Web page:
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Impact multipliers and budgeting for them.

What do you suppose happened, a handful of years ago, when the new evaluation director for the Norwegian aid agency examined all of the evaluation reports for the previous year? What she found was "what money" was being spent and "what activities" were being delivered. "But," she wrote, "critical questions about whether those services gave rise to real benefits for poor people and other target publications were" in a word, "elusive." Sound familiar?

As our final 2017 spreadsheets are being prepared and shared at my own organization, Independent Sector, budgeting for impact is an imperative that, more than most, keeps me up at night.

During my 25-year career, the nonprofit world has shifted more than once. One of the most dramatic and positive shifts has been from the pursuit of tidily designed programs to the frequently messy business of driving impact and solving problems. Whether by means of a business plan, theory of change, or other operational framework, too many organizations formerly were focused on implementation with an eye to achieving excellence in traditional program design and delivery. This has been equally true of infrastructure organizations.

At Independent Sector, historically we have aggregated value for our members first and then for the sector as a whole. We have thought in terms of programmatic excellence and member value. We engaged in sets of year-to-year activities to monitor internal performance and profit centers versus societal impact in the world at large over a relevant period of years. Now we are looking at how the charitable sector can be more effective, and, more fundamentally, at what the very notion of "effective" looks like.

The focus is to a much greater degree on prioritizing impact to tackle problems and innovate. And collaborate. Take climate change, for example. No one organization can successfully mount a program to meet this global challenge; it requires a set of solutions. From scientific research and the adaptation of new technologies to communications and policy advocacy, each organization generates a different aspect of the solution to make a material difference in our planet.

In keeping our eyes on the prize, we are learning that clear measures of societal level change must be made in partnership, depending on teams of actors to monitor and control for these activities. These partners include beneficiaries for whom impact is the most immediate and personal. To be successful these activities require human resources and capacity building and collective learning from and with local partners, focused on impact.

This shift in viewpoint is far from complete, however, including in the funding community. Whether the donor is an individual, government, corporation, or philanthropy, we recognize that all of our stakeholders are in different places on this spectrum of programmatic excellence versus problem solving. There is a cognitive dissonance that results and this noise gets in the way of setting priorities and working together.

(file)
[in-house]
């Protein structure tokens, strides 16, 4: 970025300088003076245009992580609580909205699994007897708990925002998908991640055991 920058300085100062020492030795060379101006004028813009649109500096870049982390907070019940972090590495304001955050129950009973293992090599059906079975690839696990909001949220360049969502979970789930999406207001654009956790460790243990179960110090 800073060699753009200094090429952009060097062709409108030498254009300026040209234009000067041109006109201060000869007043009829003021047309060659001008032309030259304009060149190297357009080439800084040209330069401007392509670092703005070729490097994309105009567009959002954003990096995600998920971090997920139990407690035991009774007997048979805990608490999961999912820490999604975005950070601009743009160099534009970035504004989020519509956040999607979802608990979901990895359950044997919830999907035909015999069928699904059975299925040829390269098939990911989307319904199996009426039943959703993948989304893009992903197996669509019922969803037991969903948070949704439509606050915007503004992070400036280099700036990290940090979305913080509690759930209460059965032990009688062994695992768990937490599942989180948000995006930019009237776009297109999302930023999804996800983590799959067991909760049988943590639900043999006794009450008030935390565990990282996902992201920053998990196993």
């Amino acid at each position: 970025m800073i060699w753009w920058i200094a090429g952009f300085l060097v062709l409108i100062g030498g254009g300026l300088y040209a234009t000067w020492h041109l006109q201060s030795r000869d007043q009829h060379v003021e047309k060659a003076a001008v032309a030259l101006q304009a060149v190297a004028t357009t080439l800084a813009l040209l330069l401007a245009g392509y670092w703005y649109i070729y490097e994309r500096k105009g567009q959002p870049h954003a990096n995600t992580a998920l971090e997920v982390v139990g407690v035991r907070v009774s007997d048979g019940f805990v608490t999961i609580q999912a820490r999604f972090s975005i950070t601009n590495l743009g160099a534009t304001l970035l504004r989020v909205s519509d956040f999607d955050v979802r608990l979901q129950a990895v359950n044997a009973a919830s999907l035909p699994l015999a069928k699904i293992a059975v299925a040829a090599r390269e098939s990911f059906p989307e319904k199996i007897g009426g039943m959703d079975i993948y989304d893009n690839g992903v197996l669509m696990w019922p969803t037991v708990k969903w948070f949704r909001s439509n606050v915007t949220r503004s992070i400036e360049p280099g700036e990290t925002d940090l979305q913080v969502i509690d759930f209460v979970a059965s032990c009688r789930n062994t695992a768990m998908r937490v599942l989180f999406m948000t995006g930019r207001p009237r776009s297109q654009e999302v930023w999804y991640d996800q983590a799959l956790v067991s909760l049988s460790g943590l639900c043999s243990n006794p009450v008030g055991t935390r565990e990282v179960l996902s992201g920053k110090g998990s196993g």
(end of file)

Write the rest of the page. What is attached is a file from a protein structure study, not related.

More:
Solving this problem is especially critical where the goal is to scale benefits for people and places in need. For example, you might be tackling graduation rates, poverty rates, childhood obesity rates, the health of our democracy, or enabling the natural world to flourish. In every case, we must evaluate problems quickly to address challenges, ensure there are adequate resources and feedback loops, and work with partners to spread road-tested solutions across a critical mass of communities.

Looking back to my years with Communities In Schools, it was certainly the case that $1 million could have a big impact on a high poverty school. To share that investment across 10 to 20 schools, budget planners would have to be hyper clear about what they were doing and what contribution they would make. This is a much harder task but one with the potential of yielding 10 times to 20 times in impact.

Our bottom line: With limited financial and human resources, IS is looking for impact multipliers that can accelerate the sector and advance the common good. We seek to do so in deep partnership with members, funders and partner infrastructure organizations alike. The impact we seek might, as in Norad's case, be "elusive"--but it will not be for lack of trying.

Daniel Cardinali is president and chief executive officer at Independent Sector in Washington, D.C.
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Title Annotation:SPECIAL REPORT
Author:Cardinali, Daniel
Publication:The Non-profit Times
Date:Dec 1, 2016
Words:704
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